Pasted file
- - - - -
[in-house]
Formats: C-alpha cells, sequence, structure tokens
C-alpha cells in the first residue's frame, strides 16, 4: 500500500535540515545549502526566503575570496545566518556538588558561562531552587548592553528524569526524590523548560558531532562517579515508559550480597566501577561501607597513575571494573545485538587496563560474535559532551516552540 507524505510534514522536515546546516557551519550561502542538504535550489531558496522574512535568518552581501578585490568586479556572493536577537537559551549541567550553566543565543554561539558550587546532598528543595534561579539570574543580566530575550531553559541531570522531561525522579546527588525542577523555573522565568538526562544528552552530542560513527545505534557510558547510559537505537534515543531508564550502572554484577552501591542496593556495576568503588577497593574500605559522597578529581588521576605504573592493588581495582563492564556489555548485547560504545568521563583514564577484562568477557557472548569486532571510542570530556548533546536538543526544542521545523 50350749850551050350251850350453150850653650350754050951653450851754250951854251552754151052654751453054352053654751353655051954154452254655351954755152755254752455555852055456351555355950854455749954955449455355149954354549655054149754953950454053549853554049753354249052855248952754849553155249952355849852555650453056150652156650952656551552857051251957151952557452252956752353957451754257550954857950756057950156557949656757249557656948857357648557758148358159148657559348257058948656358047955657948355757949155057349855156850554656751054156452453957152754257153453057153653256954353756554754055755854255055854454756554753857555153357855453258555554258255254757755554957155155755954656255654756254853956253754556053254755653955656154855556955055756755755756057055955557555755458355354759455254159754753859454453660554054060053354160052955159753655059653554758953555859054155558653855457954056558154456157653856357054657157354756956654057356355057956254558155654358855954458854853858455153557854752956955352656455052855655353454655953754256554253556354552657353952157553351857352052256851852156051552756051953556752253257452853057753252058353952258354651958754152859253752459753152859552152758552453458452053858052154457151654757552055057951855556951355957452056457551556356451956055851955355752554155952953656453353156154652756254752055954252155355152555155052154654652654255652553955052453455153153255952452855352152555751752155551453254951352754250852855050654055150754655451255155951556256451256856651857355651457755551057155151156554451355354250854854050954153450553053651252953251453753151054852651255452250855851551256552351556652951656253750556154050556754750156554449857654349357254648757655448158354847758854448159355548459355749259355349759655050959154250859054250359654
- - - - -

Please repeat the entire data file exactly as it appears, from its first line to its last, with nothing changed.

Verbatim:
[in-house]
Formats: C-alpha cells, sequence, structure tokens
C-alpha cells in the first residue's frame, strides 16, 4: 500500500535540515545549502526566503575570496545566518556538588558561562531552587548592553528524569526524590523548560558531532562517579515508559550480597566501577561501607597513575571494573545485538587496563560474535559532551516552540 507524505510534514522536515546546516557551519550561502542538504535550489531558496522574512535568518552581501578585490568586479556572493536577537537559551549541567550553566543565543554561539558550587546532598528543595534561579539570574543580566530575550531553559541531570522531561525522579546527588525542577523555573522565568538526562544528552552530542560513527545505534557510558547510559537505537534515543531508564550502572554484577552501591542496593556495576568503588577497593574500605559522597578529581588521576605504573592493588581495582563492564556489555548485547560504545568521563583514564577484562568477557557472548569486532571510542570530556548533546536538543526544542521545523 50350749850551050350251850350453150850653650350754050951653450851754250951854251552754151052654751453054352053654751353655051954154452254655351954755152755254752455555852055456351555355950854455749954955449455355149954354549655054149754953950454053549853554049753354249052855248952754849553155249952355849852555650453056150652156650952656551552857051251957151952557452252956752353957451754257550954857950756057950156557949656757249557656948857357648557758148358159148657559348257058948656358047955657948355757949155057349855156850554656751054156452453957152754257153453057153653256954353756554754055755854255055854454756554753857555153357855453258555554258255254757755554957155155755954656255654756254853956253754556053254755653955656154855556955055756755755756057055955557555755458355354759455254159754753859454453660554054060053354160052955159753655059653554758953555859054155558653855457954056558154456157653856357054657157354756956654057356355057956254558155654358855954458854853858455153557854752956955352656455052855655353454655953754256554253556354552657353952157553351857352052256851852156051552756051953556752253257452853057753252058353952258354651958754152859253752459753152859552152758552453458452053858052154457151654757552055057951855556951355957452056457551556356451956055851955355752554155952953656453353156154652756254752055954252155355152555155052154654652654255652553955052453455153153255952452855352152555751752155551453254951352754250852855050654055150754655451255155951556256451256856651857355651457755551057155151156554451355354250854854050954153450553053651252953251453753151054852651255452250855851551256552351556652951656253750556154050556754750156554449857654349357254648757655448158354847758854448159355548459355749259355349759655050959154250859054250359654